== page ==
What Works in Therapy  |  Douglas Behan, DSW, LCSW

The Therapeutic Relationship

Effective Therapy Starts and Ends with the Relationship

Humans are social creatures and our relationships can have great power. This is never truer than in the relationship that forms between a therapist and client. Any discussion about the common factors of effective psychotherapy starts with the therapeutic relationship. There is overwhelming research support showing the relationship is a highly potent factor of change regardless of the model being used. If the therapeutic relationship is not strong, therapy outcomes are usually impacted.

What the Research Says...

In their review of the research literature, Norcross and Lambert (2018) report that, “the psychotherapy relationship makes substantial and consistent contributions to patient outcome independent of the specific type of psychological treatment. The therapy relationship accounts for client improvement (or lack of improvement) as much as, and probably more than, the particular treatment method” (p. 308).

"Clients do not emphasize the effectiveness of a particular technique or methods.
 
Instead, they primarily attribute the effectiveness of their treatment to the relationship with their therapists."
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(Norcross, 2010, p. 115)

Dr. Mark Cameron, a social work professor from Southern Connecticut University, discusses the role of the therapeutic relationship in treatment.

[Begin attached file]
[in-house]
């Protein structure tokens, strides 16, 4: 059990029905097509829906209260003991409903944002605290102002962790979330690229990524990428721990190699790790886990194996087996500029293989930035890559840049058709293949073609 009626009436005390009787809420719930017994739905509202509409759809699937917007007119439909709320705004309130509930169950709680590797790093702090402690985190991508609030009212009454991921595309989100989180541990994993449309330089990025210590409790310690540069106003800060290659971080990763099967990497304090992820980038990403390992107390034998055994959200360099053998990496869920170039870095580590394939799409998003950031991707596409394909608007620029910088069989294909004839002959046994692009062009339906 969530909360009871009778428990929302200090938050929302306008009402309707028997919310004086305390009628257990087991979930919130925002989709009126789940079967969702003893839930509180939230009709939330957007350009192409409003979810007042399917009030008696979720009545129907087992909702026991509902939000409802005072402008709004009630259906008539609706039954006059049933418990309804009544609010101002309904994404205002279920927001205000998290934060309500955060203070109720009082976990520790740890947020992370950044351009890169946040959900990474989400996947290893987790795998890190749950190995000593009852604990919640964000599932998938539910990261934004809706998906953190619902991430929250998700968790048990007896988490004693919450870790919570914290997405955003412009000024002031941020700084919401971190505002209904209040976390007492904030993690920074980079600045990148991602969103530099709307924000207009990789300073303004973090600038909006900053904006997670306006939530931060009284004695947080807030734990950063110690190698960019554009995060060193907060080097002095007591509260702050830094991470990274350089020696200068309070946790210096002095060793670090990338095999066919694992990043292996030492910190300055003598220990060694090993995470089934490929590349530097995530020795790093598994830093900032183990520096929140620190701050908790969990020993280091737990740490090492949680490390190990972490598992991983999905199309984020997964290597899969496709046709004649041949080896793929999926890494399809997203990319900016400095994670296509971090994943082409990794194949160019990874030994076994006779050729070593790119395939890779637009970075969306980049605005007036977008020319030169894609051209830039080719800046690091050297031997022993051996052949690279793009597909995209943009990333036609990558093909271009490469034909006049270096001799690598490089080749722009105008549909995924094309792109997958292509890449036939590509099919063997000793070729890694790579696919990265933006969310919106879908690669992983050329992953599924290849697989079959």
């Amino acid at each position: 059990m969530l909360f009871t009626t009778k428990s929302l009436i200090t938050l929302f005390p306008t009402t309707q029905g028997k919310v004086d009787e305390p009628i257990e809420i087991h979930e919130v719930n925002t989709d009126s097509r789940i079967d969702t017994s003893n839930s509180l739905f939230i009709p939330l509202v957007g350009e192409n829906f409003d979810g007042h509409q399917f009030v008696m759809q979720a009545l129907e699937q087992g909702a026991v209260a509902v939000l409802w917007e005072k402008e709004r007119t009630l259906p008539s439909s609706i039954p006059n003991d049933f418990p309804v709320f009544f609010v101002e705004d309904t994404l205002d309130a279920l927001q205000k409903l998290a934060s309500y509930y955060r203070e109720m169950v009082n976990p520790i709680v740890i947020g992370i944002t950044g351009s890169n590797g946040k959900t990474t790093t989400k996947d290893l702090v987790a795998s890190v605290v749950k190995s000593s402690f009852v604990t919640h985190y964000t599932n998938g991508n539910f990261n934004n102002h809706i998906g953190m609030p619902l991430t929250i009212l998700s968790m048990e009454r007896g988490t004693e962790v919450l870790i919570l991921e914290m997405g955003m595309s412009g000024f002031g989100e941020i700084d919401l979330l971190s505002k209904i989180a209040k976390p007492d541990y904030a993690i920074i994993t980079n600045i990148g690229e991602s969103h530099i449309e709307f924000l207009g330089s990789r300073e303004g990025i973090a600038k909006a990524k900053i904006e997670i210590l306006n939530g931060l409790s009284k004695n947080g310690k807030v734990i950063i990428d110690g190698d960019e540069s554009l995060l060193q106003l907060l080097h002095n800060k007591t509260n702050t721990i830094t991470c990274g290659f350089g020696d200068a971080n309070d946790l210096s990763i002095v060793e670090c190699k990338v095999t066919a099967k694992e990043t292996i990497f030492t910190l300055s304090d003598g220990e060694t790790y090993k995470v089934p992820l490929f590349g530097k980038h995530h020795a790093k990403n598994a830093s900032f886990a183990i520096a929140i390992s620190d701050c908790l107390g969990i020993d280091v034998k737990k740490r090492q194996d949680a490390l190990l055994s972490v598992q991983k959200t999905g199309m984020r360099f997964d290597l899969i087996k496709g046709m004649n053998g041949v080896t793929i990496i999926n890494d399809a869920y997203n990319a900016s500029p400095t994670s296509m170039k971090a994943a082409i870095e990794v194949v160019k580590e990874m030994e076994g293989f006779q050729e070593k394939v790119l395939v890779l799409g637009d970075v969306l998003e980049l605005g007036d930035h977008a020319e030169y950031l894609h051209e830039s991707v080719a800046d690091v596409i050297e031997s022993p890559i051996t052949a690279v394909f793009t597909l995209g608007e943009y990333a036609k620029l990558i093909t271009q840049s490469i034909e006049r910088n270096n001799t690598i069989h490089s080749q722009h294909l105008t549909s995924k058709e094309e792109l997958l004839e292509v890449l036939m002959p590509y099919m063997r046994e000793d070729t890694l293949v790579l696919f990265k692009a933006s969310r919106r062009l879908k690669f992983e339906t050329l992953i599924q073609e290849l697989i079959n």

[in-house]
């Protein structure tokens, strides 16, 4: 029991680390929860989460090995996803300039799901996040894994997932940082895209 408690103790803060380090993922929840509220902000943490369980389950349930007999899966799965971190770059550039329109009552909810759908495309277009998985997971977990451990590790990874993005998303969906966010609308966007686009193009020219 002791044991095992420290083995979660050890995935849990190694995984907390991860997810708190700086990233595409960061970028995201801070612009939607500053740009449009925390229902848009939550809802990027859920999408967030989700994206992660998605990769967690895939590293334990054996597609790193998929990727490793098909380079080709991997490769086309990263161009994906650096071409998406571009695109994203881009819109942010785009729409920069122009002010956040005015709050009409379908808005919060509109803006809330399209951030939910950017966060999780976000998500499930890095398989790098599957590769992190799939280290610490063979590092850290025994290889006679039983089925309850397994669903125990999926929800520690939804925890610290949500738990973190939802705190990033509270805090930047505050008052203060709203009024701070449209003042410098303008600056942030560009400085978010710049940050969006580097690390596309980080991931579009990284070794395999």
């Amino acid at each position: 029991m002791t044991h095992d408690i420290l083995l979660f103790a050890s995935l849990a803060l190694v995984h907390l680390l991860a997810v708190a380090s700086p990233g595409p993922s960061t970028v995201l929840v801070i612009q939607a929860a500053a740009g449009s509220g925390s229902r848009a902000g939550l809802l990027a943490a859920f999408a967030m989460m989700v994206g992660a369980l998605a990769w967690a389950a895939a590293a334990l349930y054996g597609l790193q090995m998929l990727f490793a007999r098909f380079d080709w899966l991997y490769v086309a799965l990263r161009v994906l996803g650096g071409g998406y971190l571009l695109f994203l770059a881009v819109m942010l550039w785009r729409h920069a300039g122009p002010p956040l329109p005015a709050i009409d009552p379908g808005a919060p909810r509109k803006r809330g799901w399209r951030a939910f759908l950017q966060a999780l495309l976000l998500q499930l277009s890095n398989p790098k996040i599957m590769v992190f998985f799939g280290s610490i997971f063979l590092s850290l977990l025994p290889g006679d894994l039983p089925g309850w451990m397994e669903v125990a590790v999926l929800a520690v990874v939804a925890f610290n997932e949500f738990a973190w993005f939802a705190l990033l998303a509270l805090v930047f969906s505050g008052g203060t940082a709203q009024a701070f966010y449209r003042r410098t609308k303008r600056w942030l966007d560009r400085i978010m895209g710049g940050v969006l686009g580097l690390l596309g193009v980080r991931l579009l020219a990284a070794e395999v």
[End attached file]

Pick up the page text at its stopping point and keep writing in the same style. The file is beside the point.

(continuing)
What it Means for Therapists

Building a strong therapeutic relationship is more than just setting the stage for the work to come; it is a major part of the curative work. The relationship is integral to deploying treatment methods and techniques effectively.

Evidence-based and evidence-supported treatments have been growing in use to guide treatment. Their effectiveness is contingent upon delivery within a strong therapeutic relationship, which is not typically prescribed by the treatment guide. Even when the relationship is mentioned, specific evidence-based steps to achieve it are usually not included – making the treatment guide potentially misleading on clinical and empirical grounds (Norcross & Lambert, 2018). Therapists should establish and maintain a strong therapeutic relationship with clients and be willing to adapt to the unique characteristics presented by each client.